Mayhew had indeed (as John Adams noted) revived Puritan “animosities against tyranny.” In his Election Sermon before Governor William Shirley in 1754, Mayhew returned to his theme that “loyalty and slavery are not synonymous.” “Monarchical government,” he declared, “has no better foundation in the oracles of God, than any other.” In 1765, with the provocation of the Stamp Act to consider, Mayhew delivered another moving discourse on the virtues of liberty and the iniquity of tyranny. The essence of slavery, he announced, consists in subjection to others—“whether many, few, or but one, it matters not.”
Mayhew’s case against England was essentially conservative. He wanted to preserve the constitutional rights belonging to all Englishmen. During the decade preceding his untimely death in 1766, Mayhew read widely on the legal rights of Englishmen in America. His happy correspondence with Thomas Hollis of Lincoln’s Inn brought a steady stream of handsome history books to his Boston home. Hollis also arranged for his literary friends to send Mayhew their productions. Catherine Macaulay supplied Mayhew with volumes of her History of England; Mayhew read her treatment of the Stuarts “with great pleasure.” As Mayhew exclaimed to Hollis, Mrs. Macaulay wrote “with a Spirit of Liberty, which might shame many great Men (so called) in these days of degeneracy, and tyrannysm and oppression.”
Although this sermon came more than a decade before relations between the colonies and England started to deteriorate in earnest, the principles he describes foretell the basis of the American revolution. His sermon from The Pillars of Priestcraft and Orthodoxy Shaken by Richard Baron, part of the sermon based upon Romans 13 follows…….
[begin excerpt quote] I will add the entire book chapter including all of the sermon when I have the time.
A DISCOURSE CONCERNING UNLIMITED SUBMISSION AND NON-RESISTANCE TO THE HIGHER POWERS: With some Reflections on the Resistance made to King CHARLES I. And On The Anniversary of his Death: In which the Mysterious Doctrine of that Prince’s Saintship and Martyrdom is Unriddled:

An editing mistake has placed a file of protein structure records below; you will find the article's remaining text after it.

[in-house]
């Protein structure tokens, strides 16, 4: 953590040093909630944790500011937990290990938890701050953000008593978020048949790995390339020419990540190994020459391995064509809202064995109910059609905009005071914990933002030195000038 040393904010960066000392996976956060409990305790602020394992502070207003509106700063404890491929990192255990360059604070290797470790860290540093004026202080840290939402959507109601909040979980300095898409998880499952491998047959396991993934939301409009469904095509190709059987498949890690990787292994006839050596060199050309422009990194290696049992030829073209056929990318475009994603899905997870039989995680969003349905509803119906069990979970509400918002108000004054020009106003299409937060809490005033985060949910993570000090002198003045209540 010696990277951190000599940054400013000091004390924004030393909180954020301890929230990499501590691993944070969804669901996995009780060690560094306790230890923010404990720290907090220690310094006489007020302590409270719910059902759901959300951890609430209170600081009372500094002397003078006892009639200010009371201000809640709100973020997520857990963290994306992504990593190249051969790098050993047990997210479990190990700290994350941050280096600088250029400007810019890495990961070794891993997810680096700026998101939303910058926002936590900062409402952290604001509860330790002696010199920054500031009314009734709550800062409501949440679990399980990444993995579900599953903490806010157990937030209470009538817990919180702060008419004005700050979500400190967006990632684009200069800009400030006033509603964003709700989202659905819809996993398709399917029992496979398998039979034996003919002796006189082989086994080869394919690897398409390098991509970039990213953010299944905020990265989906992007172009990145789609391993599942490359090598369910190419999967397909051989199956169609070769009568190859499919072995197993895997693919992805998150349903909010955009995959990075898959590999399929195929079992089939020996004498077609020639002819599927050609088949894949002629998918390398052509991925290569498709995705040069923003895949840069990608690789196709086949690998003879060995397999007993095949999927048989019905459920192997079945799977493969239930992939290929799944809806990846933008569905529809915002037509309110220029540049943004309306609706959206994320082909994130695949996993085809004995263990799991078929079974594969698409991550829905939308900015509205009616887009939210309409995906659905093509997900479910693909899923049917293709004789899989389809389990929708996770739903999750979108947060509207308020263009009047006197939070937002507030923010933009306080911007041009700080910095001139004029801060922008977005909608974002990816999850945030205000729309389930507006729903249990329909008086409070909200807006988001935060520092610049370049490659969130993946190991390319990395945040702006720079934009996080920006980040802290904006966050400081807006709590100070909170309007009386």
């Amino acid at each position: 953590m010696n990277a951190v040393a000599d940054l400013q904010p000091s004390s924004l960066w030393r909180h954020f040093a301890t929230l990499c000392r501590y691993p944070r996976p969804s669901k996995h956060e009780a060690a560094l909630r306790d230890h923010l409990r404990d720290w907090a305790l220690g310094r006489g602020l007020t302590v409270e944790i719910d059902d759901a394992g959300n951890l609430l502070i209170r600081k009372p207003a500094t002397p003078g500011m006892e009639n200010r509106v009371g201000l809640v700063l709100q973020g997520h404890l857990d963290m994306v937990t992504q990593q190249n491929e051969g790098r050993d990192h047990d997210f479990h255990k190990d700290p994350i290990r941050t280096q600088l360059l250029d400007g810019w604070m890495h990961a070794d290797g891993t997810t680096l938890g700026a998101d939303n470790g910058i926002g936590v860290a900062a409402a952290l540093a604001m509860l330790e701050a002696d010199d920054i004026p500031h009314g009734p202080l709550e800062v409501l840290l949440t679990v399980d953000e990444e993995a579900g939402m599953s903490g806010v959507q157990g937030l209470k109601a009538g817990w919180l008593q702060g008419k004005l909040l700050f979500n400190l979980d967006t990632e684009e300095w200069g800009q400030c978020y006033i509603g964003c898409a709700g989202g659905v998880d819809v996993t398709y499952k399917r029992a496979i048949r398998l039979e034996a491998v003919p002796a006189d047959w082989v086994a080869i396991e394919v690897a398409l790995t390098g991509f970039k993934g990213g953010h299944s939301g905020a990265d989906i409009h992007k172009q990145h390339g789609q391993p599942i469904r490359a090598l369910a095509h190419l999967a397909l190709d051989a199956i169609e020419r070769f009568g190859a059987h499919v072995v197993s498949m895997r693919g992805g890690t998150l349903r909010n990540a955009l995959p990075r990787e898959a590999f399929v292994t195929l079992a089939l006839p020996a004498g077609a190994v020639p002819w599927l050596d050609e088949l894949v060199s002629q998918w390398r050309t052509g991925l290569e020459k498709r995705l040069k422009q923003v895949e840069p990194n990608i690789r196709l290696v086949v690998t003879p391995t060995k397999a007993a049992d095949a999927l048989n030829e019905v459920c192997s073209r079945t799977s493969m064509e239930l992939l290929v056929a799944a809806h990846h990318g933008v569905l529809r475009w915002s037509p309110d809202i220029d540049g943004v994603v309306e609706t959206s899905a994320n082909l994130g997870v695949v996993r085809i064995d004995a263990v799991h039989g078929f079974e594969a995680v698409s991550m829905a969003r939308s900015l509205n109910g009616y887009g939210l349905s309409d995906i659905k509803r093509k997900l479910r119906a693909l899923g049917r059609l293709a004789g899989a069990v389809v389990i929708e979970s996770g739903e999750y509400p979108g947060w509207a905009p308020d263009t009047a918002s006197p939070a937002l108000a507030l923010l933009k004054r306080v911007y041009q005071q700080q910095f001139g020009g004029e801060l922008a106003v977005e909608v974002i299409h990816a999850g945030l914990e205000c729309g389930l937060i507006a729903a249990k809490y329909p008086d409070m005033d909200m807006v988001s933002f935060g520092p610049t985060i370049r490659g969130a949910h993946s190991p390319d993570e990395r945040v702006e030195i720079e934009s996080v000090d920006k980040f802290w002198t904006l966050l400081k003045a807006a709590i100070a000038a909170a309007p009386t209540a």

The Substance of which was delivered in a Sermon preached in the West Meeting-house in Boston the Lord’s Day after the 30th of January, 1749-50. Published at the Request of the Hearers. By Jonathan Mayhew D. D. Pastor of the West Church in Boston.
Fear GOD, honor the King, ~ Saint Paul
He that ruleth over Men, must be just, ruling in the Fear of GOD. ~ The Prophet Samuel,
I have said ye are Gods.—but ye shall die like Men, and fall like one of the PRINCES.” King David.
Quid memorem infandas caedes, quid facta tyranni effera? di capiti ipsius generique reseruent! Nec non Threicius longa cum veste sacerdos
Obliquitur— Rom. Vat. Prin
First Printed in Boston, New England in 1750
T’HE ensuing discourse is the last of three upon the same subject, with some little alterations and additions. It is hoped that but few will think the subject of it an improper one to be discoursed on in the pulpit, under a notion that, that is preaching politics, instead of CHRIST. However, to remove all prejudices of this sort, I beg it may be remembered, that “all scripture is profitable for doctrine; for reproof, for CORRECTION, for instruction in righteousness.” (2 Timothy 3:16) Why, then should not those parts of scripture, which relate to civil government, be examined and explained from the desk, as well as others? Obedience to the civil magistrate, is a christian duty: and if so, why should not the nature, grounds and extent of it be considered in a christian assembly? Besides, if it be said, that it is out of character for a christian minister to meddle with such a subject, this censure will at last fall upon the holy apostles. They write upon it in their epistles to christian churches: and surely it cannot be deemed either criminal or impertinent, to attempt on explanation of their doctrine.